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Cell-Cell interaction in erythropoiesis: role of human monocytes
Rinehart, John J.; Zanjani, Esmail D.; Nomdedeu, Benet; Gormus, Bobby J.; Kaplan, Manuel E.
Universitat de Barcelona
Erythroid burst forming units (BFU-E) are proliferative cells present in peripheral blood and bone marrow which may be precursors of the erythroid colony forming cell found in the bone marrow. To examine the possible role of monocyte-macrophages in the modulation of erythropoiesis, the effect of monocytes on peripheral blood BFU-E proliferation in response to erythropoietin was investigated in the plasma clot culture system. Peripheral blood mononuclear cells from normal human donors were separated into four fractions. Fraction-I cells were obtained from the interface of Ficoll-Hypaque gradients (20-30% monocytes; 60-80% lymphocytes); fraction-II cells were fraction-I cells that were nonadherent to plastic (2-10% monocytes; 90-98% lymphocytes); fraction-III cells were obtained by incubation of fraction-II cells with carbonyl iron followed by Ficoll-Hypaque centrifugation (>99% lymphocytes); and fraction-IV cells represented the adherent population of fraction-II cells released from the plastic by lidocaine (>95% monocytes). When cells from these fractions were cultured in the presence of erythropoietin, the number of BFU-E-derived colonies was inversely proportional to the number of monocytes present (r = ¿0.96, P < 0.001). The suppressive effect of monocytes on BFU-E proliferation was confirmed by admixing autologous purified monocytes (fraction-IV cells) with fraction-III cells. Monocyte concentrations of ¿20% completely suppressed BFU-E activity. Reduction in the number of plated BFU-E by monocyte dilution could not account for these findings: a 15% reduction in the number of fraction-III cells plated resulted in only a 15% reduction in colony formation. These results indicate that monocyte-macrophages may play a significant role in the regulation of erythropoiesis and be involved in the pathogenesis of the hypoproliferative anemias associated with infection and certain neoplasia in which increased monocyte activity and monopoiesis also occur.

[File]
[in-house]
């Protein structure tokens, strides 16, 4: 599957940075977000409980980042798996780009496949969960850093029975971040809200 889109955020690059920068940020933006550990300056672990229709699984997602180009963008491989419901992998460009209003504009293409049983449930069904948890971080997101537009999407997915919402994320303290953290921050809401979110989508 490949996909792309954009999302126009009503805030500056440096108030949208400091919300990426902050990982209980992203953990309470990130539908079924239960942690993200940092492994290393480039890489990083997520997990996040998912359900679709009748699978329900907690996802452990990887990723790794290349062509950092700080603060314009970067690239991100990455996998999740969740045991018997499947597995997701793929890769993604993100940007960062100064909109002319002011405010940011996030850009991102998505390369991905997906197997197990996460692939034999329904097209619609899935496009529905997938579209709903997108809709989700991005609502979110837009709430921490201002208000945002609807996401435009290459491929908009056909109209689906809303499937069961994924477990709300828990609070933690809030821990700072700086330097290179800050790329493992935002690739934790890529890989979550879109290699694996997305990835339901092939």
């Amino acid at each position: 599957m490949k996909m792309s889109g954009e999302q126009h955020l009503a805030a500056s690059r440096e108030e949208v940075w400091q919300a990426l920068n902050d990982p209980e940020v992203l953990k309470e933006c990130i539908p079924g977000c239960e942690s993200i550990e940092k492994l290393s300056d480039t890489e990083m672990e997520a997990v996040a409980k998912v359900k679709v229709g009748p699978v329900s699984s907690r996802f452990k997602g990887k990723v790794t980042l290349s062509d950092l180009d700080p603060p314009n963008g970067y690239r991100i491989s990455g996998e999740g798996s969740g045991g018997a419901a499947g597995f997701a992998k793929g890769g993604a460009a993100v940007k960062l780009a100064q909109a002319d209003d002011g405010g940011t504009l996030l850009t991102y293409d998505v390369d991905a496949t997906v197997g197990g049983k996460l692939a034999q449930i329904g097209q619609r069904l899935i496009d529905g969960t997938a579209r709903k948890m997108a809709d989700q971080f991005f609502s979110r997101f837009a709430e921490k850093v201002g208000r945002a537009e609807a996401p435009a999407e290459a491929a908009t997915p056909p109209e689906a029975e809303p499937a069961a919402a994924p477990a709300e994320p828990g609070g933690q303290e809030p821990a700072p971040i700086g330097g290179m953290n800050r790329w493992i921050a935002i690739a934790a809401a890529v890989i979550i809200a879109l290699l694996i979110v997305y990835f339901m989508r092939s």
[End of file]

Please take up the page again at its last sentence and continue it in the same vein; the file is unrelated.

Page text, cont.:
Interacció cel·lular
Macrophages physiology
Monocytes physiology
(c) The American Society for Clinical Investigation, 1978
American Society for Clinical Investigation

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